By: Lois V. Harris
Publisher: Pelican Publishing
Publication Date: January 2010
Reviewed by: Deb Fowler
Review Date: February 1, 2010
Charlie Russell was a dreamer and that dream didn’t include sitting at a desk learning things from a book. His idea of living was stealing away to the “St. Louis, Missouri docks to hear frontier stories about gun-shooting bandits, grizzly bears, and hungry wolves.” The West called to him at an early age and even a whipping for skipping school couldn’t deter him. Men who had experienced the wild West in one way or another were telling their tall tales on those docks and one eager young boy was listening closely. Playing “Settlers and Injuns” with his siblings was only a small indication of the life long love he would have for a place that he would one day introduce to the world through his art.
Materials for producing clay figures were readily available to Charlie because his family owned a brick factory. A passionate love of art was evident at an early age and, on one level, a tool with which he could bribe his fellow students into doing his homework. He evidently found out that clay or wax figurines made for excellent bartering material.
Some people outgrow their dreams, but not Charlie. When he was fifteen, he left home when “his parents got a job for him on a sheep ranch.” Art supplies in hand, he “rode a stagecoach over 1,800 miles to Montana territory.” In this marvelous book you’ll be able to follow the dream of the West that Charlie Russell never gave up and “listen” to his story by looking at his artwork.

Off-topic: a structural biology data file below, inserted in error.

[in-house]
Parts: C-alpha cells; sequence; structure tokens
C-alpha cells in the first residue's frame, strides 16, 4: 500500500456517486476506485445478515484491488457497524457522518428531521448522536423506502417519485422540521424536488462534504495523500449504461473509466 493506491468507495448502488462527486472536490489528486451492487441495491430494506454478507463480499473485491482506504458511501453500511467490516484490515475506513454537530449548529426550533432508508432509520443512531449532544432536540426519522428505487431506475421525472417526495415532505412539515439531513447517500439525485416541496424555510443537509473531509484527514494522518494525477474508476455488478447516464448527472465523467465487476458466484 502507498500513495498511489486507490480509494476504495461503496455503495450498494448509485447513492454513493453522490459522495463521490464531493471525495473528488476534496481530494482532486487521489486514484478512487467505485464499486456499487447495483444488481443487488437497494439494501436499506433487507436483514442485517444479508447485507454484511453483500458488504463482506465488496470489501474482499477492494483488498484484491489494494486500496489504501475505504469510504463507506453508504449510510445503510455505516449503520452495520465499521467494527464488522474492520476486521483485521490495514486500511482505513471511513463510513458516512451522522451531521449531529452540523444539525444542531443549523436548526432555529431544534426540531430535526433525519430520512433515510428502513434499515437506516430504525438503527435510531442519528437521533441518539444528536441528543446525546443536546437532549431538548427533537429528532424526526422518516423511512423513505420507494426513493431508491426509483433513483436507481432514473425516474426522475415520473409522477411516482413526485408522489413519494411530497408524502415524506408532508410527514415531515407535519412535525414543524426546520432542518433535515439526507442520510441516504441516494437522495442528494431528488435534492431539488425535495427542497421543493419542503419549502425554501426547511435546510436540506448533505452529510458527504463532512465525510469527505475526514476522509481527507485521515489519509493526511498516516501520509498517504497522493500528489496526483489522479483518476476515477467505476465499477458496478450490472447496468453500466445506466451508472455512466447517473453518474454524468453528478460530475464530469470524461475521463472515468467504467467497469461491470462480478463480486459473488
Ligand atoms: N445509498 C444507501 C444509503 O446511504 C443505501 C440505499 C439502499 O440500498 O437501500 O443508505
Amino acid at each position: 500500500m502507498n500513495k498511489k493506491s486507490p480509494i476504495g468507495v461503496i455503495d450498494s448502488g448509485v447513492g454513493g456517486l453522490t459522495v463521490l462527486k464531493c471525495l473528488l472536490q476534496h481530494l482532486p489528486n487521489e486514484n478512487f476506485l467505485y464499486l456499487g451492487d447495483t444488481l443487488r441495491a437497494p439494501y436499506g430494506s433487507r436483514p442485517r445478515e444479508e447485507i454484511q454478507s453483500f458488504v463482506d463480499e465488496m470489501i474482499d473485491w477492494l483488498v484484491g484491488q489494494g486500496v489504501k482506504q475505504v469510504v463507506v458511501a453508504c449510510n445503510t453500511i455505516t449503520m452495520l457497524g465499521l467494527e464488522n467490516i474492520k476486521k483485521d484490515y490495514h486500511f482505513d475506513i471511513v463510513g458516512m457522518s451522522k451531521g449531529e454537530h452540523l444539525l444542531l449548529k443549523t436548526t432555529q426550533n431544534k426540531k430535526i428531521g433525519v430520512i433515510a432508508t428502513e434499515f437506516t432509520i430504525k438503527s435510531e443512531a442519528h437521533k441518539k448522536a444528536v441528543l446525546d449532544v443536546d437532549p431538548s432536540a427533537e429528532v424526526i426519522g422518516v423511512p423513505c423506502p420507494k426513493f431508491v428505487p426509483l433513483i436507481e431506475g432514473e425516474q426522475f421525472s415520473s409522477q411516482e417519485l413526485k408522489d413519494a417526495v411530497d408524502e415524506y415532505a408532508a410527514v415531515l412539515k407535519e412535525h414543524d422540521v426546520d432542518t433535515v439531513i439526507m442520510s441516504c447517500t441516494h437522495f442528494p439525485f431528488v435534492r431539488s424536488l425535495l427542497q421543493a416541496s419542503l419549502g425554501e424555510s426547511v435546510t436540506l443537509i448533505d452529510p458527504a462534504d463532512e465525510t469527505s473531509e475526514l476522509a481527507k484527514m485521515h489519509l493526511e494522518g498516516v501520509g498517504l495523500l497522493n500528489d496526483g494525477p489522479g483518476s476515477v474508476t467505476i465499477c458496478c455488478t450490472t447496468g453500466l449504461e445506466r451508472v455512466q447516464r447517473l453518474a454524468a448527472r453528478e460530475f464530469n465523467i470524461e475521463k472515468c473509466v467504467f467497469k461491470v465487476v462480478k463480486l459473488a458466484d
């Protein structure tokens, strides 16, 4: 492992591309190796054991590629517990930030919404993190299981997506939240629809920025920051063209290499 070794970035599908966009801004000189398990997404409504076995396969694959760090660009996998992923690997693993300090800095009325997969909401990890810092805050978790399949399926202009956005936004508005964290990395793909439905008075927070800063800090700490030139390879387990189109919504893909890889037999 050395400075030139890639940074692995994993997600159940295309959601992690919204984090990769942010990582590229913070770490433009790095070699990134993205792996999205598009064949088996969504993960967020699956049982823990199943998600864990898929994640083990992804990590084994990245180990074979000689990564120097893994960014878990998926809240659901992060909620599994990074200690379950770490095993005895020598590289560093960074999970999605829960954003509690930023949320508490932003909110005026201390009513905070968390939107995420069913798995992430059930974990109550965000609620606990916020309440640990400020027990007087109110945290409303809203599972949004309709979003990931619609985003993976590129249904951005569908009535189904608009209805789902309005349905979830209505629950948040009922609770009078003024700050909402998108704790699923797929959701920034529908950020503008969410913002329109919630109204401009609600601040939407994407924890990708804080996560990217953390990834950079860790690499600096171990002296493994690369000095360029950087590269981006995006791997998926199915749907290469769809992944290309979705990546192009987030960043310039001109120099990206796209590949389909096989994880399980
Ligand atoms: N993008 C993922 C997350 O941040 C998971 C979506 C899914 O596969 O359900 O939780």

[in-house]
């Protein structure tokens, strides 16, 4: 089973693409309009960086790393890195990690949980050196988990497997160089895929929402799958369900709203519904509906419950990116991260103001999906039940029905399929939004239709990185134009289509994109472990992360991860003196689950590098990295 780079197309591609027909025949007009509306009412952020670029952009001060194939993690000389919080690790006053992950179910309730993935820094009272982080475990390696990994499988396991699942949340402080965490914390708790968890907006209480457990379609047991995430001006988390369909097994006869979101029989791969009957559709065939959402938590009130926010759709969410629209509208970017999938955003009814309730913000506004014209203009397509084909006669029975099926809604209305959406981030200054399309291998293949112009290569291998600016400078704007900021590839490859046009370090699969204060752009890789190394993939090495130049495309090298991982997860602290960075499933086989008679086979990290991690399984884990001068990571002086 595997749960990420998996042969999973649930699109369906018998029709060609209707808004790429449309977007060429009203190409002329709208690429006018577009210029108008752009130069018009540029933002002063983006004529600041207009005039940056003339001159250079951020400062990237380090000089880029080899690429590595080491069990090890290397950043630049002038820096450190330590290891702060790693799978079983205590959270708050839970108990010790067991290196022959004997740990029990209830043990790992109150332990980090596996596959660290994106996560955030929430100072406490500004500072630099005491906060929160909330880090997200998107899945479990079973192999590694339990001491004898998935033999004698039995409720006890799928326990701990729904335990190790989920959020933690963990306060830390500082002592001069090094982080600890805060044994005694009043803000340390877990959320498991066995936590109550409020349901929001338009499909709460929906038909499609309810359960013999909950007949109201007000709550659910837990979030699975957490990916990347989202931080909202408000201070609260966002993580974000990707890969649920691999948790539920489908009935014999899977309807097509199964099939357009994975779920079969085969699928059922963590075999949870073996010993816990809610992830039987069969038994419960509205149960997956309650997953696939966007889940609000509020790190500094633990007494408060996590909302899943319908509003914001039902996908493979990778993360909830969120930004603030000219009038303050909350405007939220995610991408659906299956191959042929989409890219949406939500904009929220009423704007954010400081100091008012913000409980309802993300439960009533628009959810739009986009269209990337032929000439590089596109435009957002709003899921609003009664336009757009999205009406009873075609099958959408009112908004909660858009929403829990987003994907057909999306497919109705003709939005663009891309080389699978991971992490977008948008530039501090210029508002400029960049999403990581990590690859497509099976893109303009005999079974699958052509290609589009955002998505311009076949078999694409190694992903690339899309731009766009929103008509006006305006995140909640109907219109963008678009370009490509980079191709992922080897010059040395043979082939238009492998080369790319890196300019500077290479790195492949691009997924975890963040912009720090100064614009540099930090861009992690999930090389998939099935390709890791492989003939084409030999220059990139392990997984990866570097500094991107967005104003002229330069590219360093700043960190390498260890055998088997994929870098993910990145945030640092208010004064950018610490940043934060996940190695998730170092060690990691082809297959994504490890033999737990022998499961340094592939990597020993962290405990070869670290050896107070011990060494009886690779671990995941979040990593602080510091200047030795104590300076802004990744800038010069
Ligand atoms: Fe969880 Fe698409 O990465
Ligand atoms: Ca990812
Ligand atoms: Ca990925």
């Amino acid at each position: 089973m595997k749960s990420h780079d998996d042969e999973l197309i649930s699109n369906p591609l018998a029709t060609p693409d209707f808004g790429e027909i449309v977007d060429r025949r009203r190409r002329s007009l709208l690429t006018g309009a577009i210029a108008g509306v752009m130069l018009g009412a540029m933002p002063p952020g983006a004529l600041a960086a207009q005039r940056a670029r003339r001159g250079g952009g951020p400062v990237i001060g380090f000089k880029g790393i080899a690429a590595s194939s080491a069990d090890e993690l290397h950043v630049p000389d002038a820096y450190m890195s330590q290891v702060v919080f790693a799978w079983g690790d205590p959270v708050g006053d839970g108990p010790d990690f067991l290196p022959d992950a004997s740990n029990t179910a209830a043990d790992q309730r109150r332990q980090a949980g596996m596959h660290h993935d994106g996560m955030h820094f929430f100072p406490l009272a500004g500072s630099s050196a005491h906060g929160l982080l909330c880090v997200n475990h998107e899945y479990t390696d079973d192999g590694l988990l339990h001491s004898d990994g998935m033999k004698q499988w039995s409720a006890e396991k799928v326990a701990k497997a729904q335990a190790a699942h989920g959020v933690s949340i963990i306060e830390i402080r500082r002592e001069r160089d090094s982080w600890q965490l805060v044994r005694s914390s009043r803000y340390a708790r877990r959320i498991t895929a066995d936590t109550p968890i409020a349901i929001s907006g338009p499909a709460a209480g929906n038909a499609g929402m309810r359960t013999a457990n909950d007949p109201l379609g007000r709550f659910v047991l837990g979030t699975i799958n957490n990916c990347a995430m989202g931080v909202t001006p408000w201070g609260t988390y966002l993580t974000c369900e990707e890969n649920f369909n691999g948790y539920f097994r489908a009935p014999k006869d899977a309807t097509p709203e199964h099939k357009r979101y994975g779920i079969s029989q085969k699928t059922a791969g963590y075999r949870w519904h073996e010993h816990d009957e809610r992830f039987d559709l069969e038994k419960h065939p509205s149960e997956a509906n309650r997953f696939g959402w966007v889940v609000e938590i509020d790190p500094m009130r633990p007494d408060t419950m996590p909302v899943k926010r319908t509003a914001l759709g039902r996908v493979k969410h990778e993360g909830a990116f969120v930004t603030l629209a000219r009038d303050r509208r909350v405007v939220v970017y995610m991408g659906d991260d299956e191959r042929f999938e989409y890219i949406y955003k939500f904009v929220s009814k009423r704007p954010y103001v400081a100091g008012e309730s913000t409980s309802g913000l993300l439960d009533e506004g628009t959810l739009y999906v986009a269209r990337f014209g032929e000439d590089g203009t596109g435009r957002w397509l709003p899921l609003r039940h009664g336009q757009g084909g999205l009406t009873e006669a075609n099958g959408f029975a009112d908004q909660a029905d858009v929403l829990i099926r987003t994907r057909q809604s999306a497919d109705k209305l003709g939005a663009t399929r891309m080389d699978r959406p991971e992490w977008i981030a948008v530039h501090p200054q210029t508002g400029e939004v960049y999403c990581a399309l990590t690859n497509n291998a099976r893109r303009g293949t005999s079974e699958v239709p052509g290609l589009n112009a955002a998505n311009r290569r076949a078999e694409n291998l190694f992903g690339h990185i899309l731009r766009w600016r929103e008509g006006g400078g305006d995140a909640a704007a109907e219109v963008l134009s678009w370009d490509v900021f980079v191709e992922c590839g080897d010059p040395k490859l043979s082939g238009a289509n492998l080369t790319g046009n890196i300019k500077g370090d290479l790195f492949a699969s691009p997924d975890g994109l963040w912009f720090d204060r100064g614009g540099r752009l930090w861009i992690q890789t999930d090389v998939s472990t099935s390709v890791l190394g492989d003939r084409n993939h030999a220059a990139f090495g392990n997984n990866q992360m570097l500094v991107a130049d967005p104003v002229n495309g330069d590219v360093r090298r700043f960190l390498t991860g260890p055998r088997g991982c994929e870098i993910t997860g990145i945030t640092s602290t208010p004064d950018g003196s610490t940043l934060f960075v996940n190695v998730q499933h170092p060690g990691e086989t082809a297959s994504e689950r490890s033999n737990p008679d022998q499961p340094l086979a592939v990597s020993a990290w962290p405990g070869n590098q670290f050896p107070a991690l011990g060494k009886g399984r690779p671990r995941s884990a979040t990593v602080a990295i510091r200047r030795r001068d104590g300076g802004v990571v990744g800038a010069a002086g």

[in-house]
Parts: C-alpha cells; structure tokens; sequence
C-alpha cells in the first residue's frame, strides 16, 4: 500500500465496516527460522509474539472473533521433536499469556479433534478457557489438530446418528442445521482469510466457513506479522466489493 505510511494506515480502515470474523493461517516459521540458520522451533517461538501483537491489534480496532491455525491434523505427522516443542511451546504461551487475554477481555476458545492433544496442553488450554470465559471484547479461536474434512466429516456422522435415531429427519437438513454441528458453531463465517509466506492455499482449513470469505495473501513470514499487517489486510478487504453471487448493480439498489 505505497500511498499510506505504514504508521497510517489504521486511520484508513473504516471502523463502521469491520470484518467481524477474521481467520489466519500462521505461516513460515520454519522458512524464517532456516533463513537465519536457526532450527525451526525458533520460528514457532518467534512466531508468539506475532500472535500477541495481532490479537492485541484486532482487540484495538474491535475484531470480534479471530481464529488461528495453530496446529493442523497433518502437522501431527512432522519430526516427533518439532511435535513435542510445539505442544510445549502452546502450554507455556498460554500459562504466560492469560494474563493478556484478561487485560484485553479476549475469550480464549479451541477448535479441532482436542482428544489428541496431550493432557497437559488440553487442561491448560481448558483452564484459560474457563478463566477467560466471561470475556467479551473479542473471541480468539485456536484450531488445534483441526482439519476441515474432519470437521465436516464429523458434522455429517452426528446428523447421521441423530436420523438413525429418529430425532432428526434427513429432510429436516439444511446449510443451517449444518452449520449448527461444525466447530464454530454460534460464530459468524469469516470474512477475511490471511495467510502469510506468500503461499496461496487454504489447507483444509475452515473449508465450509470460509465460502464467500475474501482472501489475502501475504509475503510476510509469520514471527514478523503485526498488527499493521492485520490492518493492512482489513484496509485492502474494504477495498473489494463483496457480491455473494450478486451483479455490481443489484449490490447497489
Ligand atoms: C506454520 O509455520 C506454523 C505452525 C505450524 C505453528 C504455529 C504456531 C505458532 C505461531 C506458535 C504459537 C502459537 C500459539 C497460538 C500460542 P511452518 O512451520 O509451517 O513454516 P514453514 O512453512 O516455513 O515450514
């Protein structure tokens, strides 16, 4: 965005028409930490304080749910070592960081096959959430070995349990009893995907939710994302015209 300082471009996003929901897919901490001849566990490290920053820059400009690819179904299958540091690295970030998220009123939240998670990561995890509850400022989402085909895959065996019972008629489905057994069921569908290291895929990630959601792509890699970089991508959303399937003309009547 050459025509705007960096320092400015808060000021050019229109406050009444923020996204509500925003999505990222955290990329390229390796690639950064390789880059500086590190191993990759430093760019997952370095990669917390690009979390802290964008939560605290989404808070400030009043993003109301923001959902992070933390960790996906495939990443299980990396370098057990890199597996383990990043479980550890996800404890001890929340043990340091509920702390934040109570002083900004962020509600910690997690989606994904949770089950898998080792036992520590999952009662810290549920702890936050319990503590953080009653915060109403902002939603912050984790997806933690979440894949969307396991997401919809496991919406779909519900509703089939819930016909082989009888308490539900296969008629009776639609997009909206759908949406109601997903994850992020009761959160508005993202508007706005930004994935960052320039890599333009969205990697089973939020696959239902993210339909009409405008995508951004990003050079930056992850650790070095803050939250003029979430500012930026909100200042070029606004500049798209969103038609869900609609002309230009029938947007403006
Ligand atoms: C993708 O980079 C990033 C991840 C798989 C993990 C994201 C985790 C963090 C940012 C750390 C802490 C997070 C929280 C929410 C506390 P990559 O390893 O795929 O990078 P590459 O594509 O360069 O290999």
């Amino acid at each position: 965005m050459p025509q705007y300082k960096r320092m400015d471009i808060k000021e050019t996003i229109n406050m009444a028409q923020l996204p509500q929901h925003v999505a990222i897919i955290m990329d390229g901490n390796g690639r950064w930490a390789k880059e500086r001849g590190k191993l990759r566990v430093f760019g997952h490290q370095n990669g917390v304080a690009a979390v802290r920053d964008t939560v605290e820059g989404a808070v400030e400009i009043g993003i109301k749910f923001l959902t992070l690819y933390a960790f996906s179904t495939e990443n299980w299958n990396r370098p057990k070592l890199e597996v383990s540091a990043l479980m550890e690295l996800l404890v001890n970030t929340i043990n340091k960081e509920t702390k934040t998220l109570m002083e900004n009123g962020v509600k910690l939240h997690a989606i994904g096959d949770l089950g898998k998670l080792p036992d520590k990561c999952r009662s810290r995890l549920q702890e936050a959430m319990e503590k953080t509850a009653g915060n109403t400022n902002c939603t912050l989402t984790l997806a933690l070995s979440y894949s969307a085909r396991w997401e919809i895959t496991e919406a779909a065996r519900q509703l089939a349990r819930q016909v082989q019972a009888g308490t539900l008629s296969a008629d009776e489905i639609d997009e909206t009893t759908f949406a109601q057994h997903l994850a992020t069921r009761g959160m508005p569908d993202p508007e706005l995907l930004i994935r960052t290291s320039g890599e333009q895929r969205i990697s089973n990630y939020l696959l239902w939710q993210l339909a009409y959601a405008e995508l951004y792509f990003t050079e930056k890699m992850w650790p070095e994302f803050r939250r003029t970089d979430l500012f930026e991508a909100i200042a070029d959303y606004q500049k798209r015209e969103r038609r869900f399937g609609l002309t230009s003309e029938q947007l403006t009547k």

This is an amazing tribute and introduction to Charlie Russell, whose artwork symbolizes the West of yesteryear. There are numerous full color reproductions of Russell’s work, including several photographs of him and his family. One of the more interesting photographs is one of him as a young boy, fully outfitted in his cowboy gear. The determined look on his face says it all. Although this book was written with a younger person in mind, it will appeal to all ages. This portrait of a tale-telling cowboy artist, an American great, would make an excellent addition to any homeschool, art room or library shelf!
Quill says: This timeless tribute to one of America's most beloved Western artists would be a wonderful addition to any art book collection!
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